Abstract TP152: Use of Acupuncture to Reduce Hemiplegic Shoulder Pain is Feasible and Acceptable among Community-Dwelling Stroke Survivors

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Abstract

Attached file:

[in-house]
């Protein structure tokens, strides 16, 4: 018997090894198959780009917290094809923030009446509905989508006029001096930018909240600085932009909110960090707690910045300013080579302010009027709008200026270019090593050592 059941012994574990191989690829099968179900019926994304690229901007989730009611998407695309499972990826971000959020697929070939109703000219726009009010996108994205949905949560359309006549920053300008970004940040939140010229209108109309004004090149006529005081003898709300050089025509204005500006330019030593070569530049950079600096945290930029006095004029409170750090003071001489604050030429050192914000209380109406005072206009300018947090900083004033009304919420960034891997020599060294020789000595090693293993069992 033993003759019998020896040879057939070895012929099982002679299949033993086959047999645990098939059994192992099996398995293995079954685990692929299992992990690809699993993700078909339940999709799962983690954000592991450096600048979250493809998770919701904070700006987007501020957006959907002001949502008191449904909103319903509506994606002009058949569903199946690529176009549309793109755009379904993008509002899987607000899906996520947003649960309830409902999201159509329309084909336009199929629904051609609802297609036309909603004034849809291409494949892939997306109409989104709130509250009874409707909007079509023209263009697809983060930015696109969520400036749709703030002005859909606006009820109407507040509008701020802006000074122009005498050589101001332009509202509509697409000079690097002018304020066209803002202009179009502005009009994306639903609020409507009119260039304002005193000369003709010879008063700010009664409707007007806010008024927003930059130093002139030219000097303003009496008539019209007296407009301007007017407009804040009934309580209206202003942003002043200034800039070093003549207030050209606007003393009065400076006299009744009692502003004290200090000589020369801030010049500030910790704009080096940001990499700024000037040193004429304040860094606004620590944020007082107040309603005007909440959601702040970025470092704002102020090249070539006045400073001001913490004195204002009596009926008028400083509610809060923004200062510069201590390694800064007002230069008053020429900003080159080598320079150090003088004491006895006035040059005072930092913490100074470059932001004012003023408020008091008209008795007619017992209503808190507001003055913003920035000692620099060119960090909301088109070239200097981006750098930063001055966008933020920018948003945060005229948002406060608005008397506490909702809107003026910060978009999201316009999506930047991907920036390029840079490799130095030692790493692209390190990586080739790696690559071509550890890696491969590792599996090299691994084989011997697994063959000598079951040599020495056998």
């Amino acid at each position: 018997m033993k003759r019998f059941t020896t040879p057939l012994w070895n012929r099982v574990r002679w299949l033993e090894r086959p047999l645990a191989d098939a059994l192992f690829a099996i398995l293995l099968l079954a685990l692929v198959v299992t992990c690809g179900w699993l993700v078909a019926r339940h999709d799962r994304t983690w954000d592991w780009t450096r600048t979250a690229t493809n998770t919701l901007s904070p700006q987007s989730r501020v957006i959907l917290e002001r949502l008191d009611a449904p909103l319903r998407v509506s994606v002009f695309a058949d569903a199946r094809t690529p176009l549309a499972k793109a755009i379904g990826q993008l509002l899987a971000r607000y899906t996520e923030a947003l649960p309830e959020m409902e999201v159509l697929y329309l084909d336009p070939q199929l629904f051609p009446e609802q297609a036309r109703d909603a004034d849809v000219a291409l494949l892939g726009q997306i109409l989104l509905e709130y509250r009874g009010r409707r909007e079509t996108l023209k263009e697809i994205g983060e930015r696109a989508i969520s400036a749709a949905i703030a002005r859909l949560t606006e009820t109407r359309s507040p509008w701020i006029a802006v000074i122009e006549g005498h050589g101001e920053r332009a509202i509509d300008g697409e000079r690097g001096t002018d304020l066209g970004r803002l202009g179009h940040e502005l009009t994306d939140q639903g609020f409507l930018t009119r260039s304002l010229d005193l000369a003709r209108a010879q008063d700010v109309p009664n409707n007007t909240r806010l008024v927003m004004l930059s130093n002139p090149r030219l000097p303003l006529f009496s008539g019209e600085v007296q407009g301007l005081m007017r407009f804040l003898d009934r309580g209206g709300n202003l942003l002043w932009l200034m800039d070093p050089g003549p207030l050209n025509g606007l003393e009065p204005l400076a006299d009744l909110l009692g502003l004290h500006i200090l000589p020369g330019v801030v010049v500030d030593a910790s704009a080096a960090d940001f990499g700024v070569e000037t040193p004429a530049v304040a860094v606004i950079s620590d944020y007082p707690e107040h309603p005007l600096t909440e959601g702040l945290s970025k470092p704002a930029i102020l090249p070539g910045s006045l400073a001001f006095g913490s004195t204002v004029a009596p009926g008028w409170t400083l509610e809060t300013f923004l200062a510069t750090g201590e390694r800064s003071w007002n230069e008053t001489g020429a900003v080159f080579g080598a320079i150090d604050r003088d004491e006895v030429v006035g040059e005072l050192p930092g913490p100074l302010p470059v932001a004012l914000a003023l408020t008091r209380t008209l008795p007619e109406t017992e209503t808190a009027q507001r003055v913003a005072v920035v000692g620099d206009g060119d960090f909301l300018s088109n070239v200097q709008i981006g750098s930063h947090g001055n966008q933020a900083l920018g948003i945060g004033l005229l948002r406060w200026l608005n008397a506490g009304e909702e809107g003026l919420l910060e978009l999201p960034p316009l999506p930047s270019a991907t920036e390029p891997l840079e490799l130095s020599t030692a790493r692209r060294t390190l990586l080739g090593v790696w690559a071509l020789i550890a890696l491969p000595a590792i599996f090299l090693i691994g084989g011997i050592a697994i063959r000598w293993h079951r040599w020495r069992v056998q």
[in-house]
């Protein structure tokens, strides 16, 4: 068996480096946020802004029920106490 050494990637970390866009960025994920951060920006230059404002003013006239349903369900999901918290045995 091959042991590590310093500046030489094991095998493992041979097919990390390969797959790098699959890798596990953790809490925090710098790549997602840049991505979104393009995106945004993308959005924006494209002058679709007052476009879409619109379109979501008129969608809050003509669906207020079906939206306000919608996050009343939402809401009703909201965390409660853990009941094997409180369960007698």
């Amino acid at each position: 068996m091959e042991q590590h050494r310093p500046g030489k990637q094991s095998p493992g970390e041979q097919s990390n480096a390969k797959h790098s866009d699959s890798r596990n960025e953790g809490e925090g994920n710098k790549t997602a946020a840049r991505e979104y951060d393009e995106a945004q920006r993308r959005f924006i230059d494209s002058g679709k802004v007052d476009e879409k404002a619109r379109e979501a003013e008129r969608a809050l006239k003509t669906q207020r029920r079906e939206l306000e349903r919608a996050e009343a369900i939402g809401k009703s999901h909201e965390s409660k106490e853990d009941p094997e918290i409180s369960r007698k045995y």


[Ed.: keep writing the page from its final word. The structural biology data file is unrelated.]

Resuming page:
Hemiplegic shoulder pain (HSP) limits stroke survivors’ physical function, which in turn impairs their capabilities in participating in activities and compromises their quality of life (QoL). Systematic reviews report acupuncture is potentially beneficial in reducing HSP and improving physical function. A study was conducted to investigate the feasibility and acceptance of a 6-week acupuncture treatment among community-dwelling survivors. It was hypothesized that there would be no significant problems in recruiting participants, conducting the true and sham treatment, and measuring clinical outcomes. Fifteen survivors with HSP were recruited and assigned randomly to a true acupuncture, sham acupuncture, or control group in a 1:1:1 ratio. Participants in the true acupuncture group received an acupuncture treatment regimen developed by a panel of experts in Chinese and Western medicine. Acupuncture devices with needles that retract into the handle were used in the sham group. Participants in the control group received usual rehabilitative care. Outcomes including HSP, upper extremity function, depressive symptoms, social participation, and QoL were collected at baseline and 1 week after completion of the treatment for the true and sham groups: participants were asked to comment on the acceptability and satisfaction of the treatment within 1 week after the 6-week treatment. Data were collected at baseline and at 7 weeks for the control group. The participants’ mean age was 62.67 years. The mean duration post-stroke was 6.33 years. Eighty percent had an ischemic stroke and 66.7% a left-sided weakness. A total of 7-15 acupoints were used for the true and sham groups. Overall, participants found the traditional Chinese Medicine practitioners helpful and attentive to their health concerns. No adverse events were reported throughout the study. More participants in the true acupuncture group reported reduced HSP after the treatment. They expressed that they were willing to participate in the treatment again. In conclusion, the high level of user satisfaction indicated the feasibility of conducting a large-scale randomized controlled trial to evaluate the effects of the proposed acupuncture treatment on survivors’ post-stroke HSP and health outcomes.

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